Innervation zone distribution within biceps has been previously reported to have a narrow band in healthy subjects (Masuda et al., 1983; Masuda and Sadoyama, 1986; Brown et al., 1988; DeFreitas et al., 2010; Barbero et al., 2012). Aquilonius et al. (1984) applied cholinesterase staining and showed the NMJs forming distinct V shaped bands in the middle of biceps (<10 mm). The NMJs were also observed in more distal sites.
Increased variation of the location of IZs in subjects with ALS can be an indicator of ongoing reinnervation process in a muscle under denervation. When a MN dies, its corresponding muscle fibers become ‘orphaned,’ which may consequently be ‘adopted’ by surviving motor units. This results in a collateral sprouting from the terminal motor axon branches (reinnervation). More scattered IZ might be due to the reinnervation process where the added myoneural junctions expand the length of IZ.
The origin site of excitation of an FP might be another relevant factor contributing to the abnormal IZ locations observed in ALS. FPs might originate from anywhere of the MN soma, its axon, or at the terminal branches. Furthermore, FPs may be originated from a group of several motor units (de Carvalho and Swash, 2012). This may cause observation of enlarged motor unit IZs.
In estimating IZ site based on EMG, electrode location is a key factor. In this work, all the FPs were extracted from a single trial of EMG recording from a completely relaxed muscle. Hence, the possibility of a shift in IZ location due to muscle contraction (as described in Martin and MacIsaac, 2006; Piitulainen et al., 2009; Nishihara et al., 2010, 2013) was excluded. One limitation of the study was that only a 1-dimensional linear electrode array was used. Hence, analysis of medial–lateral IZ distribution was not available (which requires 2-dimensional electrode array recording). Furthermore, we analyzed IZ location and length partially based on visual examination versus a fully automated analysis. Currently, a fully automated software cannot achieve comparable performance to a human expert visual analysis due to the wide range of different cases of MUP and fasciculation propagation patterns. In our study, we observed that it is difficult to generalize a certain model of propagation applied to all the experimental data. Fully automated software may provide a more reproducible result, but not necessarily an more accurate one.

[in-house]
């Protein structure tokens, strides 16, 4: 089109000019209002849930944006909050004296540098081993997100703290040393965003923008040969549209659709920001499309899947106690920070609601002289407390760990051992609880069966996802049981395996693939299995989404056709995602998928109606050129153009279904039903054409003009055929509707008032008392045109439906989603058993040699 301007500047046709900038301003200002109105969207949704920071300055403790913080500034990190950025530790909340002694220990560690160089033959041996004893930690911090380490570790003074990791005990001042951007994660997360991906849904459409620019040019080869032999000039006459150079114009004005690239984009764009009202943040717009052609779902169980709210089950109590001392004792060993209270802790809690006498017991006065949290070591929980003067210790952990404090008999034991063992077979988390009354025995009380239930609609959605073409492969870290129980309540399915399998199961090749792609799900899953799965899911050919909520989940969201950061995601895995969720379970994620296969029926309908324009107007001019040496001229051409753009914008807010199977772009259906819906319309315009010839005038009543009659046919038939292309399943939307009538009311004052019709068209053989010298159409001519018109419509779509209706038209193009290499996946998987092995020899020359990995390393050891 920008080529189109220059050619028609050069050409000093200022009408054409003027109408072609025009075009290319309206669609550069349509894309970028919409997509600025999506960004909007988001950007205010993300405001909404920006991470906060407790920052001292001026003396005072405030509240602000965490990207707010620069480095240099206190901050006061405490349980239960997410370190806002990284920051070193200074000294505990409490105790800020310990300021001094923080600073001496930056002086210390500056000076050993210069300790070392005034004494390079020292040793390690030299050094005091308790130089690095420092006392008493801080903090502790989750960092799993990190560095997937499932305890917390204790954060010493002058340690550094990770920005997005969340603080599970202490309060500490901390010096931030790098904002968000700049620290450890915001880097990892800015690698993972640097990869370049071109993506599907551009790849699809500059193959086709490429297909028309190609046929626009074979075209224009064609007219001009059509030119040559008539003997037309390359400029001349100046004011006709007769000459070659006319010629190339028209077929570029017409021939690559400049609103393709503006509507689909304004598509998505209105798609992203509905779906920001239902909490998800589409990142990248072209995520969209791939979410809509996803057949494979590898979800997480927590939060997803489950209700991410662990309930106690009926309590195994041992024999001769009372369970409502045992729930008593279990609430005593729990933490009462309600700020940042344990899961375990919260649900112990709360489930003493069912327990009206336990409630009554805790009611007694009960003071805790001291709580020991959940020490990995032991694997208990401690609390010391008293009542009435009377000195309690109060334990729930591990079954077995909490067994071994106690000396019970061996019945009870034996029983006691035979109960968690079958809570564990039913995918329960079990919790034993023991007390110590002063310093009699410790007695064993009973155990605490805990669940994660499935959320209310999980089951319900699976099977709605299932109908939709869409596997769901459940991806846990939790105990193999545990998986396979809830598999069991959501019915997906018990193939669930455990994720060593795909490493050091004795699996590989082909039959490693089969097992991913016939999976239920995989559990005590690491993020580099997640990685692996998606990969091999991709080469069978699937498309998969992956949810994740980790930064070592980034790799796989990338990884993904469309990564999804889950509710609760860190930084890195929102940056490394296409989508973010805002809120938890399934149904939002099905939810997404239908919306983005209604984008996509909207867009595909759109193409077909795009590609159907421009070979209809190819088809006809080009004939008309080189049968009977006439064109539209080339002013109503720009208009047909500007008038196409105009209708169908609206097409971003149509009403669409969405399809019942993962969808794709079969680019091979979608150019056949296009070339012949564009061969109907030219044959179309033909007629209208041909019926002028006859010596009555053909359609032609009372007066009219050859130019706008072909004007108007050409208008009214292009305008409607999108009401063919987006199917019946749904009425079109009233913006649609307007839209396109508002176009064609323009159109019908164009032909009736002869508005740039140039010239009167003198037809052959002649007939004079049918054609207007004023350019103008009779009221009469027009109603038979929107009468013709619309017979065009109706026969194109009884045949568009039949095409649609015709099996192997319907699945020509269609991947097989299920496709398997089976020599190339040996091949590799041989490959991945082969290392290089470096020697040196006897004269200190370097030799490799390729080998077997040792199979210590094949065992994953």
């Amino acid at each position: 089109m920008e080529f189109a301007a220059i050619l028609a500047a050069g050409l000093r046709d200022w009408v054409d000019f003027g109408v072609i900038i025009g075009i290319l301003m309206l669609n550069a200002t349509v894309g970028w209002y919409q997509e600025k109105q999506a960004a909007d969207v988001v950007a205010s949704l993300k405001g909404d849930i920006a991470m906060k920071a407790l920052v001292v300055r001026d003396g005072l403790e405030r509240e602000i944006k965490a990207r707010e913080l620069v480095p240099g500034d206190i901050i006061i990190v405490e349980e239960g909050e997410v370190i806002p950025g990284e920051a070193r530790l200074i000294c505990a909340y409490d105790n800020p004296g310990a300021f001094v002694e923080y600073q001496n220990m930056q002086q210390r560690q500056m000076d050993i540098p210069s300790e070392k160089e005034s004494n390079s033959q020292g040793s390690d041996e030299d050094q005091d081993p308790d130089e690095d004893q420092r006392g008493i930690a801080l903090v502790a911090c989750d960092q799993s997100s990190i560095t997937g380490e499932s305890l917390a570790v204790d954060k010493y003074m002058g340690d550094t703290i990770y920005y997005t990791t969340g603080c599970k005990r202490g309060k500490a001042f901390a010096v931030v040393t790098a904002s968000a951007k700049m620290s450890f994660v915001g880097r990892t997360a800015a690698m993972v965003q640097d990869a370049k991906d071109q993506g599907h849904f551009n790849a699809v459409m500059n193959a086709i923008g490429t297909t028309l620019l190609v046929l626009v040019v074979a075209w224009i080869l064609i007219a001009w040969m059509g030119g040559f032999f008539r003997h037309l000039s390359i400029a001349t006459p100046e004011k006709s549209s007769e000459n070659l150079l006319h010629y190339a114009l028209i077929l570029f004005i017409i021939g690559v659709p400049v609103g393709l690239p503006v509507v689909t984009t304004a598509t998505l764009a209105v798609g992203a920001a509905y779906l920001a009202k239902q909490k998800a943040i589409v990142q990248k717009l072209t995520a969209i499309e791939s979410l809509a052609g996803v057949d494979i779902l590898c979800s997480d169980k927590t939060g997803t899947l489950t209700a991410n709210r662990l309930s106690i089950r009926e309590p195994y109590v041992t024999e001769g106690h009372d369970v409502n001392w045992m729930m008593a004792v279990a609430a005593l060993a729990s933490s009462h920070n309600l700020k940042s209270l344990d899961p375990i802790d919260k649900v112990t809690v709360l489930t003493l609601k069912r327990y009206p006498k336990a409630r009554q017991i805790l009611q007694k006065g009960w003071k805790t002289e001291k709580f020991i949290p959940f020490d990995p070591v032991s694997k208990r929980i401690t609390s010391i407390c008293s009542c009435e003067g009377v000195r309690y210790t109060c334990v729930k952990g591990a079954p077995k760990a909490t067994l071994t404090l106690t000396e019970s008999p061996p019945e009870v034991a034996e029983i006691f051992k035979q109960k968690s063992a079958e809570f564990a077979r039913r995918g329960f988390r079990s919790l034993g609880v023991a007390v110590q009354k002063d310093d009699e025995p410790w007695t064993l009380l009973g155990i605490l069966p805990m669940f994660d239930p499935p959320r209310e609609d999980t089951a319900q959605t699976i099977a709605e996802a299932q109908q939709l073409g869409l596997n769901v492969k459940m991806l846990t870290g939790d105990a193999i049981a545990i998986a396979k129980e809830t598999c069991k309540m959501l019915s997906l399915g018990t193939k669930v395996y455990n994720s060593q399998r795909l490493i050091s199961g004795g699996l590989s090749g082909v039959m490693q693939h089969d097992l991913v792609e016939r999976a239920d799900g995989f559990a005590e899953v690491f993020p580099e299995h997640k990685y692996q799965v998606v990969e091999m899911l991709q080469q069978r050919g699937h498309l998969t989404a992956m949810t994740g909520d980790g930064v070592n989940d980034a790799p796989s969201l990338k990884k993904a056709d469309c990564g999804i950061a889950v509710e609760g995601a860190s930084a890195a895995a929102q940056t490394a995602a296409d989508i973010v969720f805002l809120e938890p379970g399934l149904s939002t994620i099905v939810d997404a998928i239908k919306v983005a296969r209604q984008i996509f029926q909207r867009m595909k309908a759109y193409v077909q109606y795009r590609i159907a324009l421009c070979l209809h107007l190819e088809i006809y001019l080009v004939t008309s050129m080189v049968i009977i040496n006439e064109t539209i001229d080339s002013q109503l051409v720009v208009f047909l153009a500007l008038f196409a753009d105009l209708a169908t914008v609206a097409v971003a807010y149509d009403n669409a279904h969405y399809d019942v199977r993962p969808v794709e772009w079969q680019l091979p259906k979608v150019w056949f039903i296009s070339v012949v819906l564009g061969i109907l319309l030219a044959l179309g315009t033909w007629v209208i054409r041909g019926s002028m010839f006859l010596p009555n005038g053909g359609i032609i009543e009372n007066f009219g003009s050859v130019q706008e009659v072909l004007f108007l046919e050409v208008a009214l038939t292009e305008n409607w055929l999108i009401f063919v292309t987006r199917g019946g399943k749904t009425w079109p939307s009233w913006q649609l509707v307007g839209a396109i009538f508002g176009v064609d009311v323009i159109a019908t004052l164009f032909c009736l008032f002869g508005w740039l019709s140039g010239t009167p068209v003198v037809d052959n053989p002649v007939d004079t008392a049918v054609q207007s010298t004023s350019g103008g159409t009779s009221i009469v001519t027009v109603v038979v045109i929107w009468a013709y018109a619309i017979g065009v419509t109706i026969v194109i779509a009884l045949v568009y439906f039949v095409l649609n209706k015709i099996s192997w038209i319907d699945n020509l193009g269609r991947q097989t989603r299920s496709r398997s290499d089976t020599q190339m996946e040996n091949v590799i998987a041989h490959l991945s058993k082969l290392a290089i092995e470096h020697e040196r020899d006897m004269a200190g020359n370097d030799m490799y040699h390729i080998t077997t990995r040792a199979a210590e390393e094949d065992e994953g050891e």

Finally, it is worth to mention that we measured motor unit IZ length by counting channels on which the initial waveform does not propagate, a means to measure NMJ scatter. However, parameters such as motor unit depth, subcutaneous layer thickness, and noise may complicate this measurement, as mentioned in Barkhaus and Nandedkar (1994) and Barkhaus et al. (2006). As the distance between the generator source and the sensor increases, the high frequency content of the signal is attenuated. Comparing the waveforms in Figure 4 is a relevant example where panel (Figure 4A) might represent a more superficial motor unit and (Figure 4B) a deeper one. One reason justifying this claim is the smoothed waveform shapes in panel (Figure 4B). We observed many of long IZ length (around 2–3 IEDs), belong to this category. Nonetheless, waveforms such as in same figure panel (Figure 4C), are likely to be from reinnervated units, and were observed more in ALS data as our results depicted. Further systematic simulation work is needed to investigate the effect of different (both physiologic and non-physiologic) factors that may affect waveform potentials, and to better understand the experimental recordings.
Conflict of Interest Statement
The authors declare that the research was conducted in the absence of any commercial or financial relationships that could be construed as a potential conflict of interest.
This study was supported by the National Institute on Disability and Rehabilitation Research of the U.S. Department of Education (Grant H133G 090093) and the National Institutes of Health (Grants R24HD050821 and R01NS080839).
ALS, amyotrophic lateral sclerosis; EMG, electromyogram; FP, fasciculation potential; IED, inter electrode distance; IZ, innervation zone; MN, motor neuron; MUP, motor unit potential; NMJ, neuromuscular junction.
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Keywords: innervation zone, ALS, fasciculation potentials, motor unit potentials, linear array EMG electrode, reinnervation
Citation: Jahanmiri-Nezhad F, Barkhaus PE, Rymer WZ and Zhou P (2015) Innervation zones of fasciculating motor units: observations by a linear electrode array. Front. Hum. Neurosci. 9:239. doi: 10.3389/fnhum.2015.00239
Received: 03 February 2015; Accepted: 13 April 2015;
Published online: 12 May 2015.
Edited by:Guang H. Yue, Kessler Foundation Research Center, USA
Copyright © 2015 Jahanmiri-Nezhad, Barkhaus, Rymer and Zhou. This is an open-access article distributed under the terms of the Creative Commons Attribution License (CC BY). The use, distribution or reproduction in other forums is permitted, provided the original author(s) or licensor are credited and that the original publication in this journal is cited, in accordance with accepted academic practice. No use, distribution or reproduction is permitted which does not comply with these terms.
*Correspondence: Faezeh Jahanmiri-Nezhad, Single Motor Unit Lab, Sensory Motor Performance Program, Rehabilitation Institute of Chicago, Chicago, IL, USA, email@example.com